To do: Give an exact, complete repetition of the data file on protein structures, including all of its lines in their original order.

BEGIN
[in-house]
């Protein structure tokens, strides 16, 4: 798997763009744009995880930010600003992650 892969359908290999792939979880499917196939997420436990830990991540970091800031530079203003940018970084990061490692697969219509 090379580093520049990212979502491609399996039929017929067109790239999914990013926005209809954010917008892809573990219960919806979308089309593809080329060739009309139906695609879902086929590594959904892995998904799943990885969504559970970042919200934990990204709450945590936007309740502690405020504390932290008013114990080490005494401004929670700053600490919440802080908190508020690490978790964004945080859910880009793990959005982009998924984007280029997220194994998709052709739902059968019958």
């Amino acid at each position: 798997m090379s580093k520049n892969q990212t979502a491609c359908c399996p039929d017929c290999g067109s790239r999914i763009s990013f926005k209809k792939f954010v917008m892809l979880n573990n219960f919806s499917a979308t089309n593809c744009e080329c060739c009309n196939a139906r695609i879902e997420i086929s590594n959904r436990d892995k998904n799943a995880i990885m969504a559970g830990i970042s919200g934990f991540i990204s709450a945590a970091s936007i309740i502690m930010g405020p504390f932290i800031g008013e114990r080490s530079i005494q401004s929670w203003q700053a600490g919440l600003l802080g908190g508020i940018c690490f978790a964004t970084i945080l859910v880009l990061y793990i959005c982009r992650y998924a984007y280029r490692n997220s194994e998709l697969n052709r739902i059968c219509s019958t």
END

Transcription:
[in-house]
């Protein structure tokens, strides 16, 4: 798997763009744009995880930010600003992650 892969359908290999792939979880499917196939997420436990830990991540970091800031530079203003940018970084990061490692697969219509 090379580093520049990212979502491609399996039929017929067109790239999914990013926005209809954010917008892809573990219960919806979308089309593809080329060739009309139906695609879902086929590594959904892995998904799943990885969504559970970042919200934990990204709450945590936007309740502690405020504390932290008013114990080490005494401004929670700053600490919440802080908190508020690490978790964004945080859910880009793990959005982009998924984007280029997220194994998709052709739902059968019958």
């Amino acid at each position: 798997m090379s580093k520049n892969q990212t979502a491609c359908c399996p039929d017929c290999g067109s790239r999914i763009s990013f926005k209809k792939f954010v917008m892809l979880n573990n219960f919806s499917a979308t089309n593809c744009e080329c060739c009309n196939a139906r695609i879902e997420i086929s590594n959904r436990d892995k998904n799943a995880i990885m969504a559970g830990i970042s919200g934990f991540i990204s709450a945590a970091s936007i309740i502690m930010g405020p504390f932290i800031g008013e114990r080490s530079i005494q401004s929670w203003q700053a600490g919440l600003l802080g908190g508020i940018c690490f978790a964004t970084i945080l859910v880009l990061y793990i959005c982009r992650y998924a984007y280029r490692n997220s194994e998709l697969n052709r739902i059968c219509s019958t």